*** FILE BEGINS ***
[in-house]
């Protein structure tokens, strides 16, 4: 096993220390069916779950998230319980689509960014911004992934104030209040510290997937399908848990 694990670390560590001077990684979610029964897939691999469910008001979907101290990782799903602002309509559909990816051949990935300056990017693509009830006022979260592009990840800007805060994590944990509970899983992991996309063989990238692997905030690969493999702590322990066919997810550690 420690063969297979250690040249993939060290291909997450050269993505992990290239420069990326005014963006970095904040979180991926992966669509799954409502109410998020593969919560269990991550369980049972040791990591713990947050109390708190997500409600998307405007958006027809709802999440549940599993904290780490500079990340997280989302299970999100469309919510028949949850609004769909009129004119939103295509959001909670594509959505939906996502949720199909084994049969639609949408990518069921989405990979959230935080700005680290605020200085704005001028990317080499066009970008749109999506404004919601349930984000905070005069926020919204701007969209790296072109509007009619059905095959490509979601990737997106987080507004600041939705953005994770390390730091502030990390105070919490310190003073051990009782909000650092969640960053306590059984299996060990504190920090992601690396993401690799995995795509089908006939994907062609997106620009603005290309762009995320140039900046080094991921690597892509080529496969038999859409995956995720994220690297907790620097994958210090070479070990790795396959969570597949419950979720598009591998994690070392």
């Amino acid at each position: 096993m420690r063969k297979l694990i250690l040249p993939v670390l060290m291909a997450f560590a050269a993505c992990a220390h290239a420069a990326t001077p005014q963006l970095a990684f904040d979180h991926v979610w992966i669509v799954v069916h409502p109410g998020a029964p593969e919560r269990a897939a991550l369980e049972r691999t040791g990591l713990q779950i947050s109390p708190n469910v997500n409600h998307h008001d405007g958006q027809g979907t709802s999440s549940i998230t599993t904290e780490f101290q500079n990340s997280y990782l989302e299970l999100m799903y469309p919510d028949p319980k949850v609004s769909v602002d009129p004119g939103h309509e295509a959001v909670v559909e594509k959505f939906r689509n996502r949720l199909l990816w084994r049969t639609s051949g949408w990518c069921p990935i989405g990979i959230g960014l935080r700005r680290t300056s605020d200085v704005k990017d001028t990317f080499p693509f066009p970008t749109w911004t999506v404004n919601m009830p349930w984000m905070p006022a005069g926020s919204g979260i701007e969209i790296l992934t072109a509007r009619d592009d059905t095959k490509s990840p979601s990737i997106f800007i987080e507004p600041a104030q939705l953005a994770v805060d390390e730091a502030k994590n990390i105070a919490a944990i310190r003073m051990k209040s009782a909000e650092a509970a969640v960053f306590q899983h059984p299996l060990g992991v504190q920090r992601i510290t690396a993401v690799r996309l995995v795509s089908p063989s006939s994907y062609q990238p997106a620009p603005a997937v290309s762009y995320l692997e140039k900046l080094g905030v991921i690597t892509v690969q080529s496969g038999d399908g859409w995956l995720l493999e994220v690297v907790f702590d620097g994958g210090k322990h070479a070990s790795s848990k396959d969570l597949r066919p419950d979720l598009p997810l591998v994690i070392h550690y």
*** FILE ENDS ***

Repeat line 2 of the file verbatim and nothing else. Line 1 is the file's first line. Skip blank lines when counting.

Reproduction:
């Protein structure tokens, strides 16, 4: 096993220390069916779950998230319980689509960014911004992934104030209040510290997937399908848990 694990670390560590001077990684979610029964897939691999469910008001979907101290990782799903602002309509559909990816051949990935300056990017693509009830006022979260592009990840800007805060994590944990509970899983992991996309063989990238692997905030690969493999702590322990066919997810550690 420690063969297979250690040249993939060290291909997450050269993505992990290239420069990326005014963006970095904040979180991926992966669509799954409502109410998020593969919560269990991550369980049972040791990591713990947050109390708190997500409600998307405007958006027809709802999440549940599993904290780490500079990340997280989302299970999100469309919510028949949850609004769909009129004119939103295509959001909670594509959505939906996502949720199909084994049969639609949408990518069921989405990979959230935080700005680290605020200085704005001028990317080499066009970008749109999506404004919601349930984000905070005069926020919204701007969209790296072109509007009619059905095959490509979601990737997106987080507004600041939705953005994770390390730091502030990390105070919490310190003073051990009782909000650092969640960053306590059984299996060990504190920090992601690396993401690799995995795509089908006939994907062609997106620009603005290309762009995320140039900046080094991921690597892509080529496969038999859409995956995720994220690297907790620097994958210090070479070990790795396959969570597949419950979720598009591998994690070392």